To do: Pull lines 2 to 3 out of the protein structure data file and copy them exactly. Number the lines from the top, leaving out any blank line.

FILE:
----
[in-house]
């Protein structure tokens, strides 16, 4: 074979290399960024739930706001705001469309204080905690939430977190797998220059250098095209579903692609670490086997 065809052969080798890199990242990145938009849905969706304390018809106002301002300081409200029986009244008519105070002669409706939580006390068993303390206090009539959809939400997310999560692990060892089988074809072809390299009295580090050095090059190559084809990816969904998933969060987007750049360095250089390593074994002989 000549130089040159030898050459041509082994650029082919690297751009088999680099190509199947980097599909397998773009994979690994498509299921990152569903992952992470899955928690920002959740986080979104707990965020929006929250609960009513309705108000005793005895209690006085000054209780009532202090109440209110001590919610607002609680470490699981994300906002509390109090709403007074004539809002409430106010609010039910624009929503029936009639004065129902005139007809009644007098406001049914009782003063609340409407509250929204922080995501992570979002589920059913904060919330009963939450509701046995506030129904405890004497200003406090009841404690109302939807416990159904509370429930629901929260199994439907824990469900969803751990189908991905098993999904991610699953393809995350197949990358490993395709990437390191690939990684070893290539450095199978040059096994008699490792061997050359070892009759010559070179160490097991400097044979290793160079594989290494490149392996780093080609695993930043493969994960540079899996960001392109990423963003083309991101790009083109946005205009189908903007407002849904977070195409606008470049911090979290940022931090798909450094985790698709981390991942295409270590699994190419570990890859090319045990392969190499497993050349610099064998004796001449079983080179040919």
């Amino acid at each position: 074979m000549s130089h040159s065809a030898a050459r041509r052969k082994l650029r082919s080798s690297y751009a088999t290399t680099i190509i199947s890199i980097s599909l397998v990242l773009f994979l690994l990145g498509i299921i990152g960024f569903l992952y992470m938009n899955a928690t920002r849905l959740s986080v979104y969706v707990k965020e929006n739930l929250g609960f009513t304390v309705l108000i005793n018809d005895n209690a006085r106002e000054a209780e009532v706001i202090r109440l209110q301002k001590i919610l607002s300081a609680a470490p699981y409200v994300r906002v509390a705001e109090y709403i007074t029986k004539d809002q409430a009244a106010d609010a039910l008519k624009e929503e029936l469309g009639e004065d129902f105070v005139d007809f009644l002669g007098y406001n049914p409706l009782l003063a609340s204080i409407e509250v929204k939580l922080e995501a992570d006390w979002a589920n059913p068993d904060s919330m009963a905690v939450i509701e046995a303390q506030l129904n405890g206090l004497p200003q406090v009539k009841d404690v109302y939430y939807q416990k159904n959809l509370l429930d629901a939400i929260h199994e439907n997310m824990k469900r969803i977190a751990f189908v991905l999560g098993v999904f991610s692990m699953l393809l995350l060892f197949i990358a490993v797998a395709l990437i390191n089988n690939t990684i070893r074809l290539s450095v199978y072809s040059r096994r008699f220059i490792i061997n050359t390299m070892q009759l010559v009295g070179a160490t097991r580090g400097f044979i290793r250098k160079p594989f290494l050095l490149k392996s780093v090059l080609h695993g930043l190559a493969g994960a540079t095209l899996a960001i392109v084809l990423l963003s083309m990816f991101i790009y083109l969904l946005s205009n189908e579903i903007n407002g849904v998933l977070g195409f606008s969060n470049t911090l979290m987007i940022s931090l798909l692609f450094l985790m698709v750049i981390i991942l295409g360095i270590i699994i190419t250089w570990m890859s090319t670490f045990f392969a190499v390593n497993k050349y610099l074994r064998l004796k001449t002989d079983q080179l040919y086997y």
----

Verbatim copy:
């Protein structure tokens, strides 16, 4: 074979290399960024739930706001705001469309204080905690939430977190797998220059250098095209579903692609670490086997 065809052969080798890199990242990145938009849905969706304390018809106002301002300081409200029986009244008519105070002669409706939580006390068993303390206090009539959809939400997310999560692990060892089988074809072809390299009295580090050095090059190559084809990816969904998933969060987007750049360095250089390593074994002989 000549130089040159030898050459041509082994650029082919690297751009088999680099190509199947980097599909397998773009994979690994498509299921990152569903992952992470899955928690920002959740986080979104707990965020929006929250609960009513309705108000005793005895209690006085000054209780009532202090109440209110001590919610607002609680470490699981994300906002509390109090709403007074004539809002409430106010609010039910624009929503029936009639004065129902005139007809009644007098406001049914009782003063609340409407509250929204922080995501992570979002589920059913904060919330009963939450509701046995506030129904405890004497200003406090009841404690109302939807416990159904509370429930629901929260199994439907824990469900969803751990189908991905098993999904991610699953393809995350197949990358490993395709990437390191690939990684070893290539450095199978040059096994008699490792061997050359070892009759010559070179160490097991400097044979290793160079594989290494490149392996780093080609695993930043493969994960540079899996960001392109990423963003083309991101790009083109946005205009189908903007407002849904977070195409606008470049911090979290940022931090798909450094985790698709981390991942295409270590699994190419570990890859090319045990392969190499497993050349610099064998004796001449079983080179040919």
């Amino acid at each position: 074979m000549s130089h040159s065809a030898a050459r041509r052969k082994l650029r082919s080798s690297y751009a088999t290399t680099i190509i199947s890199i980097s599909l397998v990242l773009f994979l690994l990145g498509i299921i990152g960024f569903l992952y992470m938009n899955a928690t920002r849905l959740s986080v979104y969706v707990k965020e929006n739930l929250g609960f009513t304390v309705l108000i005793n018809d005895n209690a006085r106002e000054a209780e009532v706001i202090r109440l209110q301002k001590i919610l607002s300081a609680a470490p699981y409200v994300r906002v509390a705001e109090y709403i007074t029986k004539d809002q409430a009244a106010d609010a039910l008519k624009e929503e029936l469309g009639e004065d129902f105070v005139d007809f009644l002669g007098y406001n049914p409706l009782l003063a609340s204080i409407e509250v929204k939580l922080e995501a992570d006390w979002a589920n059913p068993d904060s919330m009963a905690v939450i509701e046995a303390q506030l129904n405890g206090l004497p200003q406090v009539k009841d404690v109302y939430y939807q416990k159904n959809l509370l429930d629901a939400i929260h199994e439907n997310m824990k469900r969803i977190a751990f189908v991905l999560g098993v999904f991610s692990m699953l393809l995350l060892f197949i990358a490993v797998a395709l990437i390191n089988n690939t990684i070893r074809l290539s450095v199978y072809s040059r096994r008699f220059i490792i061997n050359t390299m070892q009759l010559v009295g070179a160490t097991r580090g400097f044979i290793r250098k160079p594989f290494l050095l490149k392996s780093v090059l080609h695993g930043l190559a493969g994960a540079t095209l899996a960001i392109v084809l990423l963003s083309m990816f991101i790009y083109l969904l946005s205009n189908e579903i903007n407002g849904v998933l977070g195409f606008s969060n470049t911090l979290m987007i940022s931090l798909l692609f450094l985790m698709v750049i981390i991942l295409g360095i270590i699994i190419t250089w570990m890859s090319t670490f045990f392969a190499v390593n497993k050349y610099l074994r064998l004796k001449t002989d079983q080179l040919y086997y």